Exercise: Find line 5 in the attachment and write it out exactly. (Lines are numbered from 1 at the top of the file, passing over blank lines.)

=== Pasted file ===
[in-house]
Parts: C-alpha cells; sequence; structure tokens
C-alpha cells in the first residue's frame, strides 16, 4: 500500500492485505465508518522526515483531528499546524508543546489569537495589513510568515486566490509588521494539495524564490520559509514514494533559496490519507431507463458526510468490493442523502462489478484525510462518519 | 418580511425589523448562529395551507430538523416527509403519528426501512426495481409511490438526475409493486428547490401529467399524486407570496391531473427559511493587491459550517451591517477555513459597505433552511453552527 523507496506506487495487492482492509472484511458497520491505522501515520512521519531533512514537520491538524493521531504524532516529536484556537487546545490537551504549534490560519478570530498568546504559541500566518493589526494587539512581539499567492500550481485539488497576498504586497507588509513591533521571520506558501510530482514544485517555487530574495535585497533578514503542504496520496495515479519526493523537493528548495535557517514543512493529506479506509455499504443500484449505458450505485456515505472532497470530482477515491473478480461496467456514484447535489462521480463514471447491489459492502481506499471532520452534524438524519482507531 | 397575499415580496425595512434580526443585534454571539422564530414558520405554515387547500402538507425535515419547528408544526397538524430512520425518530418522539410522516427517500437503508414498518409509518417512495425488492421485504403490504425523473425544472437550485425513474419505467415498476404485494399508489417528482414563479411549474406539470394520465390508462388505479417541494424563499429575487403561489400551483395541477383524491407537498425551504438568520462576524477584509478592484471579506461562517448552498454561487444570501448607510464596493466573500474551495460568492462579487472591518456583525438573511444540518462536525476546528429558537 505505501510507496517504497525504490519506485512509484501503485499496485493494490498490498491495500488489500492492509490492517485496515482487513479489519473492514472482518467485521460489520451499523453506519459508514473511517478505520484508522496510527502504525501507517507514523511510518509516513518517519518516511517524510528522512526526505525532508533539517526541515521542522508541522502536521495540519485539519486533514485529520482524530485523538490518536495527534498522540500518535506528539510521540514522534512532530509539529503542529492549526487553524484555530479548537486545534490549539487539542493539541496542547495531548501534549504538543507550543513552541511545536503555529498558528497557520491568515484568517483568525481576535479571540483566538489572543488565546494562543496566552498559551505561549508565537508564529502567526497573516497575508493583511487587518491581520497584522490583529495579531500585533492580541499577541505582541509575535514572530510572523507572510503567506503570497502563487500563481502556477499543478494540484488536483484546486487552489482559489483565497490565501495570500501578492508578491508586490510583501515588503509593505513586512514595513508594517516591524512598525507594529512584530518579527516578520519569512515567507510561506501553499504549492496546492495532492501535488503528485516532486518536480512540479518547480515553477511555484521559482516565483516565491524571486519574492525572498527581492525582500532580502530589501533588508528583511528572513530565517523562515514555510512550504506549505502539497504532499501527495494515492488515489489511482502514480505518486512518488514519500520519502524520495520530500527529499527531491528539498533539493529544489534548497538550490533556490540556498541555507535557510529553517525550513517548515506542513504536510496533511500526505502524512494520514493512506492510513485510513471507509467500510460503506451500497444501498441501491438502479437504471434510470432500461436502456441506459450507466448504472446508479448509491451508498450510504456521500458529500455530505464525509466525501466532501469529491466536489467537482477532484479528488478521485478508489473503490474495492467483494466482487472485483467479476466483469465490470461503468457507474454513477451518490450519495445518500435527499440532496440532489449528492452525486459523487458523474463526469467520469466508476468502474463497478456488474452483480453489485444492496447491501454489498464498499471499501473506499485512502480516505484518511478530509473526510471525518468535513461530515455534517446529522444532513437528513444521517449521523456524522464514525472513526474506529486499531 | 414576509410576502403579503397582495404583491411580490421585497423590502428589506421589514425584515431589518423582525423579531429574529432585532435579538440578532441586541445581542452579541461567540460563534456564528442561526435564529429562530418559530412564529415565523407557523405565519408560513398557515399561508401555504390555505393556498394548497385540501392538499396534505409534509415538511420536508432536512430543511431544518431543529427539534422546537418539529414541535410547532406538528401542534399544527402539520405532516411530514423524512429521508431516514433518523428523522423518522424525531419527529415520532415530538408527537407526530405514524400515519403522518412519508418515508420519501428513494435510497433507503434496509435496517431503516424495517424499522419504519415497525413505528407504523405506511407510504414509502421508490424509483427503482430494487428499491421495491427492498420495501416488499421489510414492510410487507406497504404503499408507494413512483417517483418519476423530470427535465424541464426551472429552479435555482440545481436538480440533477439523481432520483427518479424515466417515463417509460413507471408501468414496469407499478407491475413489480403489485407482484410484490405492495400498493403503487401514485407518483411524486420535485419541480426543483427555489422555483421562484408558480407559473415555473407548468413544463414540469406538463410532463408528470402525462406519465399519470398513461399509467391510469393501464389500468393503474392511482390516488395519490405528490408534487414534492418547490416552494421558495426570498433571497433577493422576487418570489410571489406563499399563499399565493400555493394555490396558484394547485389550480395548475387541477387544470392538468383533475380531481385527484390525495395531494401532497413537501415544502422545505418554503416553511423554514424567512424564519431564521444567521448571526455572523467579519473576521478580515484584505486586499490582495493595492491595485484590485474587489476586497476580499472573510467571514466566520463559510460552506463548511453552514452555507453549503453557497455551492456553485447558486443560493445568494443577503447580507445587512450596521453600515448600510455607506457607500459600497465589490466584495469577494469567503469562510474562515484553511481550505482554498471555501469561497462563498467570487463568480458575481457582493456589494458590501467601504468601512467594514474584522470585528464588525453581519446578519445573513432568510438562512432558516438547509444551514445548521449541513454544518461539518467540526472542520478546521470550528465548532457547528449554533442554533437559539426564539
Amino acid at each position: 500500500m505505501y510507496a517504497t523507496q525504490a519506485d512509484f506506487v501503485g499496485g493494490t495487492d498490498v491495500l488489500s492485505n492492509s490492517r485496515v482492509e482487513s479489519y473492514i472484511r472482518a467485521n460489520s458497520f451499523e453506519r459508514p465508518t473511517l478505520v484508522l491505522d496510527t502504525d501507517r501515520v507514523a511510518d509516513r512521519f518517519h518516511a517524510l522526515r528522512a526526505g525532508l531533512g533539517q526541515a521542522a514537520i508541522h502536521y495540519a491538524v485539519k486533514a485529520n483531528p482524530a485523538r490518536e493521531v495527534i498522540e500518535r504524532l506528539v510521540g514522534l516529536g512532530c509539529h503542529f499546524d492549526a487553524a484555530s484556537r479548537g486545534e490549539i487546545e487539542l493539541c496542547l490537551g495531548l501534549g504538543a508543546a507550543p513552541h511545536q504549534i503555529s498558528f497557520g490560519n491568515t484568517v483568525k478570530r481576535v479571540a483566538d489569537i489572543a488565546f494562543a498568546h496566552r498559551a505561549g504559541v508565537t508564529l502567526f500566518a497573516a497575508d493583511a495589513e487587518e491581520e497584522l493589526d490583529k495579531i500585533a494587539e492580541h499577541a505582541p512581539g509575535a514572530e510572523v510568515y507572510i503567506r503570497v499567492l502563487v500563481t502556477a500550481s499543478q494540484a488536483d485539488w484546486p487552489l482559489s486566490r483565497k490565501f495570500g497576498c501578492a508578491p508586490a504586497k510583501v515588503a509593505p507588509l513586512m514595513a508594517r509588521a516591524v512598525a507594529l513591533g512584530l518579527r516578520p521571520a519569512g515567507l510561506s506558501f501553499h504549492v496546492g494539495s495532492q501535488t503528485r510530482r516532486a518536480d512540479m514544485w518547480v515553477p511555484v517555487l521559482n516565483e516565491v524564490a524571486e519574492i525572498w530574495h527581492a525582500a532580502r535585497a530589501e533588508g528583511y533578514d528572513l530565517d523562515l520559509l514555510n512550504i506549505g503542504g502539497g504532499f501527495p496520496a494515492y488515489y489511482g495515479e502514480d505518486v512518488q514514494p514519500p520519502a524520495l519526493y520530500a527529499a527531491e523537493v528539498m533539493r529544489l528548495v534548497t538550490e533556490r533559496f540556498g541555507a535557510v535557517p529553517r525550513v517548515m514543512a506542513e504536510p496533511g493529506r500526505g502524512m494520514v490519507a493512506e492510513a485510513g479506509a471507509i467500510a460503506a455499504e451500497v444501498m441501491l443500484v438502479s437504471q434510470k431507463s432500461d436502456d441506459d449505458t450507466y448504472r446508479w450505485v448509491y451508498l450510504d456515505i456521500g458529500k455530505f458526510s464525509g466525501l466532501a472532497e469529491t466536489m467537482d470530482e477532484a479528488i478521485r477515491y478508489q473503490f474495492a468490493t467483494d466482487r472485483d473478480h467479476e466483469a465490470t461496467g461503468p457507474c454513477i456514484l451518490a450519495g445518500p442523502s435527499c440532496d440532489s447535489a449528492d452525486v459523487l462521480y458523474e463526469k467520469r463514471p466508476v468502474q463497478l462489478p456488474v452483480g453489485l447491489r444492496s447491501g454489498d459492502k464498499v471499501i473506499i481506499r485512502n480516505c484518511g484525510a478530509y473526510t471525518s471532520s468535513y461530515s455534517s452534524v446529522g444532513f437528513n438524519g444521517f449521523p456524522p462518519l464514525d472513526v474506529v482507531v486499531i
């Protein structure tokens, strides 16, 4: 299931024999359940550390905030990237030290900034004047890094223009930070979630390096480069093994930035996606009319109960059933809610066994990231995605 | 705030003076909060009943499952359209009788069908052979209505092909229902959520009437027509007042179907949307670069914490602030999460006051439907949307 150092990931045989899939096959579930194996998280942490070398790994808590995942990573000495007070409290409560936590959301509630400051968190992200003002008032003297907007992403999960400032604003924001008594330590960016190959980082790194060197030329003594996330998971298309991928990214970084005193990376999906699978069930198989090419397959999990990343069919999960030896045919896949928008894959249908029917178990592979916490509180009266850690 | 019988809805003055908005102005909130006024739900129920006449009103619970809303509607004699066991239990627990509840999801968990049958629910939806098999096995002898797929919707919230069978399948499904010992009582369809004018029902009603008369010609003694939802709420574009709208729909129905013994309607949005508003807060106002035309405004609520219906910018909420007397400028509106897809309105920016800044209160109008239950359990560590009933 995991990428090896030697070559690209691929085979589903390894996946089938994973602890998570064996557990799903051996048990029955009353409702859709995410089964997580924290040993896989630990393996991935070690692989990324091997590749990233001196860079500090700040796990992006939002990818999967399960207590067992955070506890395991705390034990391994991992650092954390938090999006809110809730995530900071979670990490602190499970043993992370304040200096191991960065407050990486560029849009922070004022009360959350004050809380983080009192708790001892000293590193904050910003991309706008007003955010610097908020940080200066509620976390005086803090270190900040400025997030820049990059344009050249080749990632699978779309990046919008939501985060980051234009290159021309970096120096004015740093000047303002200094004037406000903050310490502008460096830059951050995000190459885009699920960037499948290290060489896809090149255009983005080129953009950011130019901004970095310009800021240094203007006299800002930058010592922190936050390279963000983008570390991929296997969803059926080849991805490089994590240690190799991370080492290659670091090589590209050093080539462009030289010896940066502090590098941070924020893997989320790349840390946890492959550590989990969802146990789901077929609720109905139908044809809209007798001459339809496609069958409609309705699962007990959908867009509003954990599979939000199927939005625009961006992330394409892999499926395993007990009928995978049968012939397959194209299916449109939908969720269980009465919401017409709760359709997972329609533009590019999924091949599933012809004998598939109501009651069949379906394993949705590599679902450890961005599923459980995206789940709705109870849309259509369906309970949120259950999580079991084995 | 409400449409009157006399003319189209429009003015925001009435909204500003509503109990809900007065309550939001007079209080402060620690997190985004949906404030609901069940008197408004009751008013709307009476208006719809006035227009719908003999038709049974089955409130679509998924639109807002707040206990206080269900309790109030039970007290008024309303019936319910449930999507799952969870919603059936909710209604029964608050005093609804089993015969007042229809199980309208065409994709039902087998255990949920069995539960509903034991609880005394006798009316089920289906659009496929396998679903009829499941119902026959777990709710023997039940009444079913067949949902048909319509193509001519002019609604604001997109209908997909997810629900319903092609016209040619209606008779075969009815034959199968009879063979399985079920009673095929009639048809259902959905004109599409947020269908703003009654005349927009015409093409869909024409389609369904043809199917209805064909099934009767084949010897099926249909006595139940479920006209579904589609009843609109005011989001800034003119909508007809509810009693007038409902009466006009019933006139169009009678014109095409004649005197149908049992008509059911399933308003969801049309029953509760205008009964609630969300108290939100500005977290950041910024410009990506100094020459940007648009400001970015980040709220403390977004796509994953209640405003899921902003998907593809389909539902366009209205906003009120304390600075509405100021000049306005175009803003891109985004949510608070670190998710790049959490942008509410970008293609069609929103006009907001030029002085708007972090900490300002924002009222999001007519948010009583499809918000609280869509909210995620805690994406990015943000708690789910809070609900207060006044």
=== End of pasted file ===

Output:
């Protein structure tokens, strides 16, 4: 299931024999359940550390905030990237030290900034004047890094223009930070979630390096480069093994930035996606009319109960059933809610066994990231995605 | 705030003076909060009943499952359209009788069908052979209505092909229902959520009437027509007042179907949307670069914490602030999460006051439907949307 150092990931045989899939096959579930194996998280942490070398790994808590995942990573000495007070409290409560936590959301509630400051968190992200003002008032003297907007992403999960400032604003924001008594330590960016190959980082790194060197030329003594996330998971298309991928990214970084005193990376999906699978069930198989090419397959999990990343069919999960030896045919896949928008894959249908029917178990592979916490509180009266850690 | 019988809805003055908005102005909130006024739900129920006449009103619970809303509607004699066991239990627990509840999801968990049958629910939806098999096995002898797929919707919230069978399948499904010992009582369809004018029902009603008369010609003694939802709420574009709208729909129905013994309607949005508003807060106002035309405004609520219906910018909420007397400028509106897809309105920016800044209160109008239950359990560590009933 995991990428090896030697070559690209691929085979589903390894996946089938994973602890998570064996557990799903051996048990029955009353409702859709995410089964997580924290040993896989630990393996991935070690692989990324091997590749990233001196860079500090700040796990992006939002990818999967399960207590067992955070506890395991705390034990391994991992650092954390938090999006809110809730995530900071979670990490602190499970043993992370304040200096191991960065407050990486560029849009922070004022009360959350004050809380983080009192708790001892000293590193904050910003991309706008007003955010610097908020940080200066509620976390005086803090270190900040400025997030820049990059344009050249080749990632699978779309990046919008939501985060980051234009290159021309970096120096004015740093000047303002200094004037406000903050310490502008460096830059951050995000190459885009699920960037499948290290060489896809090149255009983005080129953009950011130019901004970095310009800021240094203007006299800002930058010592922190936050390279963000983008570390991929296997969803059926080849991805490089994590240690190799991370080492290659670091090589590209050093080539462009030289010896940066502090590098941070924020893997989320790349840390946890492959550590989990969802146990789901077929609720109905139908044809809209007798001459339809496609069958409609309705699962007990959908867009509003954990599979939000199927939005625009961006992330394409892999499926395993007990009928995978049968012939397959194209299916449109939908969720269980009465919401017409709760359709997972329609533009590019999924091949599933012809004998598939109501009651069949379906394993949705590599679902450890961005599923459980995206789940709705109870849309259509369906309970949120259950999580079991084995 | 409400449409009157006399003319189209429009003015925001009435909204500003509503109990809900007065309550939001007079209080402060620690997190985004949906404030609901069940008197408004009751008013709307009476208006719809006035227009719908003999038709049974089955409130679509998924639109807002707040206990206080269900309790109030039970007290008024309303019936319910449930999507799952969870919603059936909710209604029964608050005093609804089993015969007042229809199980309208065409994709039902087998255990949920069995539960509903034991609880005394006798009316089920289906659009496929396998679903009829499941119902026959777990709710023997039940009444079913067949949902048909319509193509001519002019609604604001997109209908997909997810629900319903092609016209040619209606008779075969009815034959199968009879063979399985079920009673095929009639048809259902959905004109599409947020269908703003009654005349927009015409093409869909024409389609369904043809199917209805064909099934009767084949010897099926249909006595139940479920006209579904589609009843609109005011989001800034003119909508007809509810009693007038409902009466006009019933006139169009009678014109095409004649005197149908049992008509059911399933308003969801049309029953509760205008009964609630969300108290939100500005977290950041910024410009990506100094020459940007648009400001970015980040709220403390977004796509994953209640405003899921902003998907593809389909539902366009209205906003009120304390600075509405100021000049306005175009803003891109985004949510608070670190998710790049959490942008509410970008293609069609929103006009907001030029002085708007972090900490300002924002009222999001007519948010009583499809918000609280869509909210995620805690994406990015943000708690789910809070609900207060006044």